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Calculating average energy and black body energy spectrum using Boltzman probability

  1. Sep 2, 2008 #1
    The question is as follows:

    The black body energy spectrum is [tex]\rho[/tex](T,v)dv=[tex]\frac{8\piv2<E(v)>}{c3}[/tex]dv where v is the frequency of the EM wave and <E(v)> is the average energy at v. Assuming the energy of a EM wave of v can only take multiples of hv, the from the Boltzman probability P(E)=exp(-E/kbT/[tex]\sumexp(-E/kbT[/tex]), calculate the average energy <E(v)>=[tex]\sumEP(E)[/tex] and [tex]\rho[/tex](T,v). Discuss the result in the limits of hv<<kbT and hv>>kbT, and compare the results with the Rayleigh-Jean Law and Wien's result.

    I am fairly sure that answering this question intails basically deriving [tex]\rho[/tex](T,v) which involves putting the probabilty series within the average energy series. Then taking the simplified expression for average energy and inserting it into the black body spectrum equation. I know from online research that [tex]\rho[/tex](T,v)=[tex]\frac{2hv3}{c2}[/tex][tex]\frac{1}{e\frac{hv}{kbT}-1}[/tex].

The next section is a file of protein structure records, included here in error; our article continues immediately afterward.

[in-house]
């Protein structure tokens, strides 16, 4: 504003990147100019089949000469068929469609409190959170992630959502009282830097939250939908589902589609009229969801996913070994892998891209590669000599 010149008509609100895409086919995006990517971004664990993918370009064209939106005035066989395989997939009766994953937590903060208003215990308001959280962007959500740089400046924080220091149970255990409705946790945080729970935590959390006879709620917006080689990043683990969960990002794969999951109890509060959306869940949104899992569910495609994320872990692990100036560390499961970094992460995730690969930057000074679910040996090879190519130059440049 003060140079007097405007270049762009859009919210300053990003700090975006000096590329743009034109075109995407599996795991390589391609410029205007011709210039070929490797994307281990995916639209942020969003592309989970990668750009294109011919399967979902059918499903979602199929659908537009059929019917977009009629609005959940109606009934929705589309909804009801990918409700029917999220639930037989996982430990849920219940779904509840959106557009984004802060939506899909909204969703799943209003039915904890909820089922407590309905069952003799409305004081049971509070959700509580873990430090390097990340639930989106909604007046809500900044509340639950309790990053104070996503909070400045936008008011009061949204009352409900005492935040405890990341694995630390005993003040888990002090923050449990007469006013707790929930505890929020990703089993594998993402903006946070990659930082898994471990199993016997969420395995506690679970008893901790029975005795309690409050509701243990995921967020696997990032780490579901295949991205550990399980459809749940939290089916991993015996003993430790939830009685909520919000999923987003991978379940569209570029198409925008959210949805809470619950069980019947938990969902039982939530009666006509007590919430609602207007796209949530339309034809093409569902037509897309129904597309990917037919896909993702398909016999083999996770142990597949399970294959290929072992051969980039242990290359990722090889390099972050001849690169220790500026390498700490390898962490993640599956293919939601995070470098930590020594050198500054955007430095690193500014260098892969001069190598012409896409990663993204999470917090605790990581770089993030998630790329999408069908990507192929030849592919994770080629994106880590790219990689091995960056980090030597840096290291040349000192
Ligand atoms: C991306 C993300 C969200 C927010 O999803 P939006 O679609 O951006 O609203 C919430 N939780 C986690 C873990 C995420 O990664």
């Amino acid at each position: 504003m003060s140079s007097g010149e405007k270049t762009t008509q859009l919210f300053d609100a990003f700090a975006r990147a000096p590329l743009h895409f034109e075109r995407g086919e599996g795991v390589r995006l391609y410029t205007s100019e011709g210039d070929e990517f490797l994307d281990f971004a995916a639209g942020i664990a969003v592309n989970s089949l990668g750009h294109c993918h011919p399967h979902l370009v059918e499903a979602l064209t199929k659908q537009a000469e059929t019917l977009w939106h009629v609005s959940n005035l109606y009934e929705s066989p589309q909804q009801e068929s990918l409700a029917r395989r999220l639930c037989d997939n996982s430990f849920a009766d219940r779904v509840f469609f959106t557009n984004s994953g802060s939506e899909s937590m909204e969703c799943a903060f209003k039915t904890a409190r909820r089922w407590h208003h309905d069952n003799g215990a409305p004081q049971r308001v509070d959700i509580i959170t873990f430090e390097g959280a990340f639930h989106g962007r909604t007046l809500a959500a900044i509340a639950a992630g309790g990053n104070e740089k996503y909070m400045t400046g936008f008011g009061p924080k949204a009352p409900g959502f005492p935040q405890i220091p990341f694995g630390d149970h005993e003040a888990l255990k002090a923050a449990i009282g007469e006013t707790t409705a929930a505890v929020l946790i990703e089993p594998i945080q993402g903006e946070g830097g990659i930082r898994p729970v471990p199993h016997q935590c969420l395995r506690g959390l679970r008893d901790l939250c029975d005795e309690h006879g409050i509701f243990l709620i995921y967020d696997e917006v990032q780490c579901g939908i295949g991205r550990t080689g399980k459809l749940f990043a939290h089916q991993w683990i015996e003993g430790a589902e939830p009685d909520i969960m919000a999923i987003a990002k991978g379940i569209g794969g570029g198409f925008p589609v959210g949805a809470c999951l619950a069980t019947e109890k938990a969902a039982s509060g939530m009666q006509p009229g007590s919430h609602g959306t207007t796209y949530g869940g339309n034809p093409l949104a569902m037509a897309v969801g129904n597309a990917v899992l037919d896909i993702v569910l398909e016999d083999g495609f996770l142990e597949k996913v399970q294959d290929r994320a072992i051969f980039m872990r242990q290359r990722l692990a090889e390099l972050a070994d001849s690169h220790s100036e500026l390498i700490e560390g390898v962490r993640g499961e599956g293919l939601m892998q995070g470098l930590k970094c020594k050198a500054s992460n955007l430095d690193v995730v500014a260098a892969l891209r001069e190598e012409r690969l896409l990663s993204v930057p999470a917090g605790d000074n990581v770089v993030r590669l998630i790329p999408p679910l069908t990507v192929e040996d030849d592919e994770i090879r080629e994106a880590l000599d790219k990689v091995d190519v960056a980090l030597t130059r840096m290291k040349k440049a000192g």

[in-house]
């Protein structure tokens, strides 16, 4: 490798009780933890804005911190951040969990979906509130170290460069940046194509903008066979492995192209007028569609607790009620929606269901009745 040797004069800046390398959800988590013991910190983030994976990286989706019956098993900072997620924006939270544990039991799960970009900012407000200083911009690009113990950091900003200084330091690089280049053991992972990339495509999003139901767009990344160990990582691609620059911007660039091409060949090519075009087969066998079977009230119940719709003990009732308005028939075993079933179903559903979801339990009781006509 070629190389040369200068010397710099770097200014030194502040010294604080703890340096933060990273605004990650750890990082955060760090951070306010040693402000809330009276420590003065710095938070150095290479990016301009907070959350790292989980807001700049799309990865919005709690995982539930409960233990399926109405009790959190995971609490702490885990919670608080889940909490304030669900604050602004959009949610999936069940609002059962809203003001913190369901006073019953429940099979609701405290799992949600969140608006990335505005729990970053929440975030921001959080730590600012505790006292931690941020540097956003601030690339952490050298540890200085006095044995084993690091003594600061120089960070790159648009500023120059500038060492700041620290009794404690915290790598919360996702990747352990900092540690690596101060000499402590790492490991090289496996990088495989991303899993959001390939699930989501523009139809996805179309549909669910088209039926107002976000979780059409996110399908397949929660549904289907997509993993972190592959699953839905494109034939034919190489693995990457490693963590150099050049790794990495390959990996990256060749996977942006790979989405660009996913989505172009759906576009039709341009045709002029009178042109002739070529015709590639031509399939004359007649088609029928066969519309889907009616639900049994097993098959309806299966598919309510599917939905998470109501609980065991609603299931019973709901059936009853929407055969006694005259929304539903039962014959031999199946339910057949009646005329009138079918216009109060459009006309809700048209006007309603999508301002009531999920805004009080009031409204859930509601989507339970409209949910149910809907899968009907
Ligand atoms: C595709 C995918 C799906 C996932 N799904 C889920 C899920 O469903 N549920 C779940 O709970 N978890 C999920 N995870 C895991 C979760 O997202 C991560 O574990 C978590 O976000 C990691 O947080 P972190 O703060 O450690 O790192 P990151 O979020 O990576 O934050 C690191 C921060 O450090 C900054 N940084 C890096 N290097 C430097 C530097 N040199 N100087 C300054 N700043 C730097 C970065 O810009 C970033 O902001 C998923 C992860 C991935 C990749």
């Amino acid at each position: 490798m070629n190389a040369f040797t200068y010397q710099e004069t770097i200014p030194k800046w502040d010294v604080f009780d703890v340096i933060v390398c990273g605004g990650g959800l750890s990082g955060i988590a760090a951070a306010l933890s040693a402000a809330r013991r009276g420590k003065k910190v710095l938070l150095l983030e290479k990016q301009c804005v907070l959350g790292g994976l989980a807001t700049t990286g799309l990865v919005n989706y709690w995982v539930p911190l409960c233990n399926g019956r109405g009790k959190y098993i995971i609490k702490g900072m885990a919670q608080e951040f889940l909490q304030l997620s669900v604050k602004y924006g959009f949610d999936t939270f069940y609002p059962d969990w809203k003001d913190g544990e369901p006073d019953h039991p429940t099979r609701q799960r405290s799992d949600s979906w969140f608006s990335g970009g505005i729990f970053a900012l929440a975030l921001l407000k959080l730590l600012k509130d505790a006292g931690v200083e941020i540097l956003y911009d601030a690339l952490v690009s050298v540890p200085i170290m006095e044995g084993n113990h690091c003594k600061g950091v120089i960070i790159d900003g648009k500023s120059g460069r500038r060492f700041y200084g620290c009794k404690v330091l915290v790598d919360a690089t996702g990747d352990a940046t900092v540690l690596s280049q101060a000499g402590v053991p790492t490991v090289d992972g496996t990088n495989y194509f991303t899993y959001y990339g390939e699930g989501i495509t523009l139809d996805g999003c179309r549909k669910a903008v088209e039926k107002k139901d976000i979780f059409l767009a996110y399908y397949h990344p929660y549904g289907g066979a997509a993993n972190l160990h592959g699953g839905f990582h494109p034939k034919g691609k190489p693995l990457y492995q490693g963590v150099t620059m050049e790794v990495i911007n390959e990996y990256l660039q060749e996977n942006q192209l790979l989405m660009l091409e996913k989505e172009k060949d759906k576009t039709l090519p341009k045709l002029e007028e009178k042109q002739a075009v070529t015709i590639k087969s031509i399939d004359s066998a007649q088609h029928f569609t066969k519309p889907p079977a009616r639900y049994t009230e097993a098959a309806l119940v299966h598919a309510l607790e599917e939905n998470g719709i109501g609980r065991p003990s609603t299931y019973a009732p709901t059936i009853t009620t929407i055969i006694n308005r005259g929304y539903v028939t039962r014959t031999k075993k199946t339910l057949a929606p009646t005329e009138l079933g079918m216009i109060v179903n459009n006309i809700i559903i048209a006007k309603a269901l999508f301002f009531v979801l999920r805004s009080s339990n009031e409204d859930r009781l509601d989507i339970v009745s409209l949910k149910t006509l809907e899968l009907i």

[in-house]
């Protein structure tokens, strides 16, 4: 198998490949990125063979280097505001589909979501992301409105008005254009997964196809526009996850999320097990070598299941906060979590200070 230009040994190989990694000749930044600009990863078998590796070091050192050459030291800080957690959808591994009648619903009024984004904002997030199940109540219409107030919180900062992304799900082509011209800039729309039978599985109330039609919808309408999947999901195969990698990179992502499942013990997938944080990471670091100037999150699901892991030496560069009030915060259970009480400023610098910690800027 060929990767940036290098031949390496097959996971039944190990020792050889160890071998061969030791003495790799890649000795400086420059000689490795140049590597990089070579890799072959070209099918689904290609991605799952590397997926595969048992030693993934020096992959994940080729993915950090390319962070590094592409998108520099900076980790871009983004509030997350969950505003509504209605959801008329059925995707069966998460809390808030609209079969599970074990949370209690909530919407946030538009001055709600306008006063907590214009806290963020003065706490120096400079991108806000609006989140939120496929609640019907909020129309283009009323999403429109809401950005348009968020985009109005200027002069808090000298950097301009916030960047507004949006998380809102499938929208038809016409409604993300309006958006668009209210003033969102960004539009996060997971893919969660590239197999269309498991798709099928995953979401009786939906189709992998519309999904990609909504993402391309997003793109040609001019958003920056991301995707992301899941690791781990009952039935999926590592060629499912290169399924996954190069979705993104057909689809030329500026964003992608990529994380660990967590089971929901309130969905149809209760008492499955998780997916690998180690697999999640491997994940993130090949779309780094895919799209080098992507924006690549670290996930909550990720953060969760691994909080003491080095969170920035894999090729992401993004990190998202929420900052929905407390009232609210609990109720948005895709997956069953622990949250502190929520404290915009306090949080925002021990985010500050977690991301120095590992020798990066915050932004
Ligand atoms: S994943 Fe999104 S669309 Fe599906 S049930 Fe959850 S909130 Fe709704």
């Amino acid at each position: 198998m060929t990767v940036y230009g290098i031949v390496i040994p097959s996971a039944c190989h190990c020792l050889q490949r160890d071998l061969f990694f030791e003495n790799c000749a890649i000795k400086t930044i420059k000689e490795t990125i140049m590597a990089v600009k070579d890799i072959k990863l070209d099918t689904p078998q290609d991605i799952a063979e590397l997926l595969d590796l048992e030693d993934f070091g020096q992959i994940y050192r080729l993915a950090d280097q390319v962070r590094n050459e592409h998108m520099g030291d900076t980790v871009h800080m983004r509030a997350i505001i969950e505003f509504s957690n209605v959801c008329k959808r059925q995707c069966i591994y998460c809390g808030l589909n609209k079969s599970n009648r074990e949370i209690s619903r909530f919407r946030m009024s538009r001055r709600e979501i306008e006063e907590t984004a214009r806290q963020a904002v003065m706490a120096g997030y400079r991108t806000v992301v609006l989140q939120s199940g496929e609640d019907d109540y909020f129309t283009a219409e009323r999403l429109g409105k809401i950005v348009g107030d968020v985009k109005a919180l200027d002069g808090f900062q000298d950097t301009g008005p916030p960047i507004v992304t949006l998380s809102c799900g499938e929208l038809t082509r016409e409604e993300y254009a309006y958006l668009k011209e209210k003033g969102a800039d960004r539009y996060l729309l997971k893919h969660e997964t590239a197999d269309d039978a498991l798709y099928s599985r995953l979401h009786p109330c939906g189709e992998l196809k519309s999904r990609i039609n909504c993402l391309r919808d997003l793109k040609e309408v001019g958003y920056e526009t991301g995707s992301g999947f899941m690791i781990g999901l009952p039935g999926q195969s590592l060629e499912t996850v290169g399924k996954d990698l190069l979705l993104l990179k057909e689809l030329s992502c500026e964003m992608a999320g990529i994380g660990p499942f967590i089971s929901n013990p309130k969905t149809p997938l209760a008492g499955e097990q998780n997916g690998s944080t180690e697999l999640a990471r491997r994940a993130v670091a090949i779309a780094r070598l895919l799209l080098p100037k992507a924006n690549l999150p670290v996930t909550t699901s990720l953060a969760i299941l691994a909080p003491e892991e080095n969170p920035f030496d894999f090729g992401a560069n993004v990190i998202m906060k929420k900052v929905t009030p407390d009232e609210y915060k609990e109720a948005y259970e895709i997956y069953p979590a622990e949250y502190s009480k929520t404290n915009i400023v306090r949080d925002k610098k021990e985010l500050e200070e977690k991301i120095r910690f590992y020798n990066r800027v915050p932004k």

Basically I get to the point where <E>=-[tex]\partiallnZ[/tex]/[tex]\partial[/tex][tex]\beta[/tex] where z=[tex]\sum[/tex]exp(-nhv[tex]\beta[/tex]) and [tex]\beta[/tex]=1/kbT.

    I can see that if I am able to continue the derivation then the exp term can allow me to answer the questions about limit behavior. My problem is with finishing the derivation. Can anyone help?
     
  2. jcsd
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